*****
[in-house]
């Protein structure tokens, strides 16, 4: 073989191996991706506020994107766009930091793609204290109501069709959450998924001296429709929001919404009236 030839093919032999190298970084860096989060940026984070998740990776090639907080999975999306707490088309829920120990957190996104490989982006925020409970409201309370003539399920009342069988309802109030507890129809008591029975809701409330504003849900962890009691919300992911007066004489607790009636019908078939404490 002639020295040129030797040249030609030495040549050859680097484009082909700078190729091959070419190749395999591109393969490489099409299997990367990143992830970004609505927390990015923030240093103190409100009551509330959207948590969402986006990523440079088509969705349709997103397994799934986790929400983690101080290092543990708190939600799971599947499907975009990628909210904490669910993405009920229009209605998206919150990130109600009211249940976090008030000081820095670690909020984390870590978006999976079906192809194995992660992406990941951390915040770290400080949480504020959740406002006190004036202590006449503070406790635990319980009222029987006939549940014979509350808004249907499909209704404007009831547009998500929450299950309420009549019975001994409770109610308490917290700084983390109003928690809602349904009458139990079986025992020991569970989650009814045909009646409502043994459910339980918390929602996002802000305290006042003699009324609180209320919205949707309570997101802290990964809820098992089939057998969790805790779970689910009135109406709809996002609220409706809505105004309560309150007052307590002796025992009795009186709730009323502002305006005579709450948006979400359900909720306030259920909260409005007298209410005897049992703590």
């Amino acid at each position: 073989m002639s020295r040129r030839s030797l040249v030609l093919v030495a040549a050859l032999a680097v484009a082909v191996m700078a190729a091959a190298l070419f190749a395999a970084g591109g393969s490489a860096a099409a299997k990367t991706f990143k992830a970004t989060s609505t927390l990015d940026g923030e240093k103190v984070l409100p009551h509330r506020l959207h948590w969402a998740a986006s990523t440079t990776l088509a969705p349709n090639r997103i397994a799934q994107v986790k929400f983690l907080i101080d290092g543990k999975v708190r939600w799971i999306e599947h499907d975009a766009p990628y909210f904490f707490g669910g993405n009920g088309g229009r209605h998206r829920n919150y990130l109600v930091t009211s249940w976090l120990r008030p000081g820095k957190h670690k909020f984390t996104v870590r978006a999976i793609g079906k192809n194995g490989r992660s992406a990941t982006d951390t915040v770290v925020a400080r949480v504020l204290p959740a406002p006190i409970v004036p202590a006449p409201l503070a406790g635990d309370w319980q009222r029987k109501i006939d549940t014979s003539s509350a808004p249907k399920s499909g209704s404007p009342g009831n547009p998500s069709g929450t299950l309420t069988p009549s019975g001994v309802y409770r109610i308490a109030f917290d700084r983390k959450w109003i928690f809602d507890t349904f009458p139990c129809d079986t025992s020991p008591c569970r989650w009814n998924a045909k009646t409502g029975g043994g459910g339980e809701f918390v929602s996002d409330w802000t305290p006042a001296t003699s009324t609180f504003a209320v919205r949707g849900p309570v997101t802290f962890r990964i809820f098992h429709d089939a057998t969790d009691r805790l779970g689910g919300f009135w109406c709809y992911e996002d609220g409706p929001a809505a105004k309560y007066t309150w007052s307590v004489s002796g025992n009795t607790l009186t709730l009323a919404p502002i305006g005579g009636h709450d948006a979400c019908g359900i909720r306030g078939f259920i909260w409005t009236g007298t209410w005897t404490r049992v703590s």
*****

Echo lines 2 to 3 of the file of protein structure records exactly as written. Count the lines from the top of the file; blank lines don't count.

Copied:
């Protein structure tokens, strides 16, 4: 073989191996991706506020994107766009930091793609204290109501069709959450998924001296429709929001919404009236 030839093919032999190298970084860096989060940026984070998740990776090639907080999975999306707490088309829920120990957190996104490989982006925020409970409201309370003539399920009342069988309802109030507890129809008591029975809701409330504003849900962890009691919300992911007066004489607790009636019908078939404490 002639020295040129030797040249030609030495040549050859680097484009082909700078190729091959070419190749395999591109393969490489099409299997990367990143992830970004609505927390990015923030240093103190409100009551509330959207948590969402986006990523440079088509969705349709997103397994799934986790929400983690101080290092543990708190939600799971599947499907975009990628909210904490669910993405009920229009209605998206919150990130109600009211249940976090008030000081820095670690909020984390870590978006999976079906192809194995992660992406990941951390915040770290400080949480504020959740406002006190004036202590006449503070406790635990319980009222029987006939549940014979509350808004249907499909209704404007009831547009998500929450299950309420009549019975001994409770109610308490917290700084983390109003928690809602349904009458139990079986025992020991569970989650009814045909009646409502043994459910339980918390929602996002802000305290006042003699009324609180209320919205949707309570997101802290990964809820098992089939057998969790805790779970689910009135109406709809996002609220409706809505105004309560309150007052307590002796025992009795009186709730009323502002305006005579709450948006979400359900909720306030259920909260409005007298209410005897049992703590």
């Amino acid at each position: 073989m002639s020295r040129r030839s030797l040249v030609l093919v030495a040549a050859l032999a680097v484009a082909v191996m700078a190729a091959a190298l070419f190749a395999a970084g591109g393969s490489a860096a099409a299997k990367t991706f990143k992830a970004t989060s609505t927390l990015d940026g923030e240093k103190v984070l409100p009551h509330r506020l959207h948590w969402a998740a986006s990523t440079t990776l088509a969705p349709n090639r997103i397994a799934q994107v986790k929400f983690l907080i101080d290092g543990k999975v708190r939600w799971i999306e599947h499907d975009a766009p990628y909210f904490f707490g669910g993405n009920g088309g229009r209605h998206r829920n919150y990130l109600v930091t009211s249940w976090l120990r008030p000081g820095k957190h670690k909020f984390t996104v870590r978006a999976i793609g079906k192809n194995g490989r992660s992406a990941t982006d951390t915040v770290v925020a400080r949480v504020l204290p959740a406002p006190i409970v004036p202590a006449p409201l503070a406790g635990d309370w319980q009222r029987k109501i006939d549940t014979s003539s509350a808004p249907k399920s499909g209704s404007p009342g009831n547009p998500s069709g929450t299950l309420t069988p009549s019975g001994v309802y409770r109610i308490a109030f917290d700084r983390k959450w109003i928690f809602d507890t349904f009458p139990c129809d079986t025992s020991p008591c569970r989650w009814n998924a045909k009646t409502g029975g043994g459910g339980e809701f918390v929602s996002d409330w802000t305290p006042a001296t003699s009324t609180f504003a209320v919205r949707g849900p309570v997101t802290f962890r990964i809820f098992h429709d089939a057998t969790d009691r805790l779970g689910g919300f009135w109406c709809y992911e996002d609220g409706p929001a809505a105004k309560y007066t309150w007052s307590v004489s002796g025992n009795t607790l009186t709730l009323a919404p502002i305006g005579g009636h709450d948006a979400c019908g359900i909720r306030g078939f259920i909260w409005t009236g007298t209410w005897t404490r049992v703590s």